“If you went to a very affluent area in St. Louis County, how long do you think a program would last where speed cameras were put up on arterial roads coming into subdivisions, and people were given letters saying they were going to be arrested? It would last about five hours,” Belmar said.

As Judge Janice Rogers Brown recently wrote in a concurrence in the U.S. Court of Appeals for the D.C. Circuit, such double standards are not limited to St. Louis. Describing roving patrols for guns that are standard practice in Southeast D.C.—an area of predominantly poor and minority neighborhoods—she wrote:

As a thought experiment, try to imagine this scene in Georgetown. Would residents of that neighborhood maintain there was no pressure to comply, if the District’s police officers patrolled Prospect Street in tactical gear, questioning each person they encountered about whether they were carrying an illegal firearm? Nothing about the Gun Recovery Unit’s modus operandi is designed to convey a message that compliance is not required. While viewing such an encounter as consensual is roughly equivalent to finding the latest Sasquatch sighting credible, I submit to the prevailing orthodoxy, but I continue to reject its counterintuitive premise.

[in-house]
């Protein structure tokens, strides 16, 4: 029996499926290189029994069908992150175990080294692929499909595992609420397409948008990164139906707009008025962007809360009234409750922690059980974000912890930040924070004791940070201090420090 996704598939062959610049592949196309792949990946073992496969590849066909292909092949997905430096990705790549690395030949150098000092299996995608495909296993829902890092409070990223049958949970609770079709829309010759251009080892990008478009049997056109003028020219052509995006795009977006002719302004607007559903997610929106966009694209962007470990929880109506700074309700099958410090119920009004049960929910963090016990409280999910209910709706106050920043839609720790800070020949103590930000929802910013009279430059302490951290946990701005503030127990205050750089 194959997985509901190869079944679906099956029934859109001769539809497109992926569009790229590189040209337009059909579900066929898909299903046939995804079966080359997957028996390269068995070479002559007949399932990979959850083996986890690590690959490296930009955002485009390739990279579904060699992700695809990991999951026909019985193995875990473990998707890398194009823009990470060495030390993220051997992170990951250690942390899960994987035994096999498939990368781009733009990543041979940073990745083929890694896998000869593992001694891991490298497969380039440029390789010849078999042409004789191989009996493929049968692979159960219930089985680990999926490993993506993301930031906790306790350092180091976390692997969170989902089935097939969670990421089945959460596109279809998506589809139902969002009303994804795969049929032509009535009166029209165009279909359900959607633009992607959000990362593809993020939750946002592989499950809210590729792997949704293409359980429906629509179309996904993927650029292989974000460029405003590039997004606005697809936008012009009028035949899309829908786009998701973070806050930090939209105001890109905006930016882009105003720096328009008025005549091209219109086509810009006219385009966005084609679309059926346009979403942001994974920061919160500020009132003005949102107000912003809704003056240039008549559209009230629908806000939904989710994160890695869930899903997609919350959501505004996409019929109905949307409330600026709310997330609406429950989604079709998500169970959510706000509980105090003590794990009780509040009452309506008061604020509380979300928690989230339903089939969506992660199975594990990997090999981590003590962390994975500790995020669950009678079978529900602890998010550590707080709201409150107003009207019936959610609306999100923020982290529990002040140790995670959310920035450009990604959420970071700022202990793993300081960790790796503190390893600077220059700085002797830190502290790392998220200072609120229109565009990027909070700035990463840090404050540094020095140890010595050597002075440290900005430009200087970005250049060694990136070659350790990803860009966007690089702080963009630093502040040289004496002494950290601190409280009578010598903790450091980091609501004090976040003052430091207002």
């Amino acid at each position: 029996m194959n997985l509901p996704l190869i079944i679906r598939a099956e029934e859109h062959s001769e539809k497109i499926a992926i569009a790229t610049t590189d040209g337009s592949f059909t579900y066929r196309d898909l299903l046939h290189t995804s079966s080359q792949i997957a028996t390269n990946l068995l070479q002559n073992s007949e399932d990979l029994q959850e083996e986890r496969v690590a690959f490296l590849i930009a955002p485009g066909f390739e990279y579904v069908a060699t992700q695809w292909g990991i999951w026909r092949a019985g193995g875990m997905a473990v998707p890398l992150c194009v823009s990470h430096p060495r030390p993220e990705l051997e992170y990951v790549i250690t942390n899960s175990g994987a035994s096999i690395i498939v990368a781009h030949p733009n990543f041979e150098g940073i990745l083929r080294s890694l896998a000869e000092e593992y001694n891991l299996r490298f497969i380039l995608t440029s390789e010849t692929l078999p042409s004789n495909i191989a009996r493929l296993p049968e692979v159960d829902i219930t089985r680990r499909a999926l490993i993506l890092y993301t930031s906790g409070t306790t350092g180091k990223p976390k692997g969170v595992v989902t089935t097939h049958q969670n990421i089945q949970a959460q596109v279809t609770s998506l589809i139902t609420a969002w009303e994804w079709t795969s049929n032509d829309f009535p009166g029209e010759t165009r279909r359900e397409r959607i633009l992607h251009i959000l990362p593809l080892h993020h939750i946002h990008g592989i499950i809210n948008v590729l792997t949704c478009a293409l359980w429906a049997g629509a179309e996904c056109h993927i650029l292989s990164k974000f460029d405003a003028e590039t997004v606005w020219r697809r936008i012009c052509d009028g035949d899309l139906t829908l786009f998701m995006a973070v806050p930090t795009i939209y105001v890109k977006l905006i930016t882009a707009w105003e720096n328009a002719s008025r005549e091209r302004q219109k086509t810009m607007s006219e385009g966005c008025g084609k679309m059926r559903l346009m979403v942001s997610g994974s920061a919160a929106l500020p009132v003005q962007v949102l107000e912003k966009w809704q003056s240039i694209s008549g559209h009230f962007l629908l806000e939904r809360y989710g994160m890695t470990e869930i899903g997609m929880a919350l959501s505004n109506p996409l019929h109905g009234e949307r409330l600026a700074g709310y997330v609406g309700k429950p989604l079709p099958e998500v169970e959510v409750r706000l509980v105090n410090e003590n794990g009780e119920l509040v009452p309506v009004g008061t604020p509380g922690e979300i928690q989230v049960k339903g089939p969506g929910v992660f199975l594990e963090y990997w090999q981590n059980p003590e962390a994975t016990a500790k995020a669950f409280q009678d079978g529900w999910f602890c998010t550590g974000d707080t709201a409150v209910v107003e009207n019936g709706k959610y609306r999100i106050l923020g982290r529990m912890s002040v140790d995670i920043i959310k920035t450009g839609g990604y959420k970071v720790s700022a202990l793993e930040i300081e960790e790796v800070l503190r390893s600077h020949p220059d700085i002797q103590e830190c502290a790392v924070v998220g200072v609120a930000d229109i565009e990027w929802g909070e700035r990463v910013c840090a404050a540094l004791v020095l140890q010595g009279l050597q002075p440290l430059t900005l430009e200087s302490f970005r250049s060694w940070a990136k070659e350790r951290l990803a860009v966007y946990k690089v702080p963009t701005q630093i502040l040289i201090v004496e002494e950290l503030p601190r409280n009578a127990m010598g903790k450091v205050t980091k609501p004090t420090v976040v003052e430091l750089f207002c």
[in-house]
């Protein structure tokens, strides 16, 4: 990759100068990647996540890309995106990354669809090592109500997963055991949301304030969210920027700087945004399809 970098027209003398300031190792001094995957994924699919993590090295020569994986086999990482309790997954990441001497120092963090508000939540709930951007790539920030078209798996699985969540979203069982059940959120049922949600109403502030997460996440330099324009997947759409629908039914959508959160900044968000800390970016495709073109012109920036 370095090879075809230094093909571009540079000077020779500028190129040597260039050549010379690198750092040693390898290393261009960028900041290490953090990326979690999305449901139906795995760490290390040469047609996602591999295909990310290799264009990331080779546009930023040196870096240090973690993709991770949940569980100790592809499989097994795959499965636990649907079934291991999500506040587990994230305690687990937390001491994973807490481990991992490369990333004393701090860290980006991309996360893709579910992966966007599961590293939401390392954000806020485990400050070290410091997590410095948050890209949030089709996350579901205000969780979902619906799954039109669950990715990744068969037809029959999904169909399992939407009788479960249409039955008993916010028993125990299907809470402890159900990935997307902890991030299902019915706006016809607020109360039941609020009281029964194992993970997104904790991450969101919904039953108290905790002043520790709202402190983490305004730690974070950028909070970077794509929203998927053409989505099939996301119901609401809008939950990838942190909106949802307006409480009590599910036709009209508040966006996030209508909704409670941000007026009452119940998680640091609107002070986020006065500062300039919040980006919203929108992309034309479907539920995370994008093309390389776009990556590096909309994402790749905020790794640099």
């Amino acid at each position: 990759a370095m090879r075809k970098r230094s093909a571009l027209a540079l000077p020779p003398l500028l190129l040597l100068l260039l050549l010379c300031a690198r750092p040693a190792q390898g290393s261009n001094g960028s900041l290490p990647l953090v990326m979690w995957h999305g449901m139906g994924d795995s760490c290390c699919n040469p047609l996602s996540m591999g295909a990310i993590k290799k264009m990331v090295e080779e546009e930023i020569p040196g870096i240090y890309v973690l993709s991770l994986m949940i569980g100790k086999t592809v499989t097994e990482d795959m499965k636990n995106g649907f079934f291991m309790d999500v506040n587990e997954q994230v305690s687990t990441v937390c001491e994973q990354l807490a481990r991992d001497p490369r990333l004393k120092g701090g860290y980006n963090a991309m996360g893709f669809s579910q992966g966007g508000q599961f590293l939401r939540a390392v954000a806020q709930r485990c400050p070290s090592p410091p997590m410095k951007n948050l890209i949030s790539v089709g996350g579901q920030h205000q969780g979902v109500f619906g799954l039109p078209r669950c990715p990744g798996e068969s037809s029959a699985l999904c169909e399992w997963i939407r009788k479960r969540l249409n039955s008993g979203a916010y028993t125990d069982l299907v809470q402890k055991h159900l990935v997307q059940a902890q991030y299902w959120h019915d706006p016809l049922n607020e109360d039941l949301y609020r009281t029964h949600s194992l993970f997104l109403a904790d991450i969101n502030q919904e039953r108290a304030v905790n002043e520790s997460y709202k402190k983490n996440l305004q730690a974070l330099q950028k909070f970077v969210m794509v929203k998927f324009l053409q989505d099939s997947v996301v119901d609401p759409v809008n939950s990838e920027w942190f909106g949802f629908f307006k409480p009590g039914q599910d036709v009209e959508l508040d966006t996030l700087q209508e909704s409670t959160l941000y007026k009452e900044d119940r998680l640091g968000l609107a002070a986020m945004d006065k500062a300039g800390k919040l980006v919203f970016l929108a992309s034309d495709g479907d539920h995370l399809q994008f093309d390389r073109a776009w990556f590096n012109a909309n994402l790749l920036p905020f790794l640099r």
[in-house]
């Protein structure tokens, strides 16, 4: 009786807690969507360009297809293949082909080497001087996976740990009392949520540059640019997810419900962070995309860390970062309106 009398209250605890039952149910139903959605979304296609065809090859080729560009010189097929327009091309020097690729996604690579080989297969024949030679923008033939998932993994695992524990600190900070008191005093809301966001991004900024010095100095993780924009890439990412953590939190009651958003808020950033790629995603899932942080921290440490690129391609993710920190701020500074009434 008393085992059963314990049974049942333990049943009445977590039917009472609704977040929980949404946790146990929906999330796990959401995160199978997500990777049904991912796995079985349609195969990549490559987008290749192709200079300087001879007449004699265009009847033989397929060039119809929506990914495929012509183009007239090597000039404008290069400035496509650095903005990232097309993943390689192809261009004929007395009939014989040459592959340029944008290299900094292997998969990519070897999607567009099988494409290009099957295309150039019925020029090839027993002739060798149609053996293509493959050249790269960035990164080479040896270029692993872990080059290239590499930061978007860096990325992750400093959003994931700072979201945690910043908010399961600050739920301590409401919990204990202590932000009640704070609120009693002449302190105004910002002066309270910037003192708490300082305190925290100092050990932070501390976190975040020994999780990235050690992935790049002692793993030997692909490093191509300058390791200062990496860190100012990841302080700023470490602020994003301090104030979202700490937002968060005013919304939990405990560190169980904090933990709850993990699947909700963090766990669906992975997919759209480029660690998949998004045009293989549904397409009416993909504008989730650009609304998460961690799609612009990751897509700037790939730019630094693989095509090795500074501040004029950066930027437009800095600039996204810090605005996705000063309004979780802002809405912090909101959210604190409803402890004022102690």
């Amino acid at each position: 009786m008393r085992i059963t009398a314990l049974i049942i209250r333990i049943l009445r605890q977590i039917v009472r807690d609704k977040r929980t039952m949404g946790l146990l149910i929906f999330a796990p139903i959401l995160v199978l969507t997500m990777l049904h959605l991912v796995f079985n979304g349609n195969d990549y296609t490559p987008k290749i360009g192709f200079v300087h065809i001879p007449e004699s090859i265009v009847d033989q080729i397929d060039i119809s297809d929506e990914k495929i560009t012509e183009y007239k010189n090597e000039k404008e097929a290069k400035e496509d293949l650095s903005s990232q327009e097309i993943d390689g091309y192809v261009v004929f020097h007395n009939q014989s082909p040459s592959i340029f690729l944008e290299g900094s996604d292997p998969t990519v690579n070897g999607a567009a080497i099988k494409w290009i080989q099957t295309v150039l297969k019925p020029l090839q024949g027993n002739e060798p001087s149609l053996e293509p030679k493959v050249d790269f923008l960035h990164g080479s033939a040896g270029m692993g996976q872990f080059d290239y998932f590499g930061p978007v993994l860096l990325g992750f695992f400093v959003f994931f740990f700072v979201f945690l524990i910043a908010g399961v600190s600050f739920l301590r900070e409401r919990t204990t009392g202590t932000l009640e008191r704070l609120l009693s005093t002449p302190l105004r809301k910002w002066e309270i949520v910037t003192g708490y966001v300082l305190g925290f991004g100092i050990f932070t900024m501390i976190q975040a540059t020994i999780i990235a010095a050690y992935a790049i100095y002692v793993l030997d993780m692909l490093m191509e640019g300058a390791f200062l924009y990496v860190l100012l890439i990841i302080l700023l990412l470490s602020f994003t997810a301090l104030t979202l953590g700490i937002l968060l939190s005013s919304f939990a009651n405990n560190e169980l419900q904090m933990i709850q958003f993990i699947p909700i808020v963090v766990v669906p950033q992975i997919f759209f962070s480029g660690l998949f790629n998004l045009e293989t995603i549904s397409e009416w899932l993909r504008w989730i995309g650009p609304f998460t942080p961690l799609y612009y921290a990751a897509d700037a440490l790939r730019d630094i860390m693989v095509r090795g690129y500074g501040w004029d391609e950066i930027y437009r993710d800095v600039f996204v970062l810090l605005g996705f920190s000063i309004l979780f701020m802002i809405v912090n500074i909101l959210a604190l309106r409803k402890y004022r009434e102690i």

Georgetown is an affluent, predominantly white area that is home to many D.C. elites and features high-end shopping and dining. It is indeed difficult to imagine SWAT teams shaking down tourists and well-to-do residents for very long.

Because many neighborhoods around the United States continue to be segregated along both economic and racial lines, this policing double standard has the effect—whether intended or not—of alienating poor minorities and undermining police legitimacy in those communities. Extracting money from the impoverished and using dubiously constitutional tactics in specific areas is the wrong way to treat the people who live there.

When I first came to Washington back in the 1980s, there was near-universal support and enthusiasm for a balanced budget amendment among advocates of limited government.

The support is still there, I’m guessing, but the enthusiasm is not nearly as intense.

There are three reasons for this drop.

  1. Political reality - There is zero chance that a balanced budget amendment would get the necessary two-thirds vote in both the House and Senate. And if that happened, by some miracle, it’s highly unlikely that it would get the necessary support for ratification in three-fourths of state legislatures.
  2. Unfavorable evidence from the states - According to the National Conference of State Legislatures, every state other than Vermont has some sort of balanced budget requirement. Yet those rules don’t prevent states like California, Illinois, Connecticut, and New York from adopting bad fiscal policy.
  3. Favorable evidence for the alternative approach of spending restraint - While balanced budget rules don’t seem to work very well, policies that explicitly restrain spending work very well. The data from Switzerland, Hong Kong, and Colorado is particularly persuasive.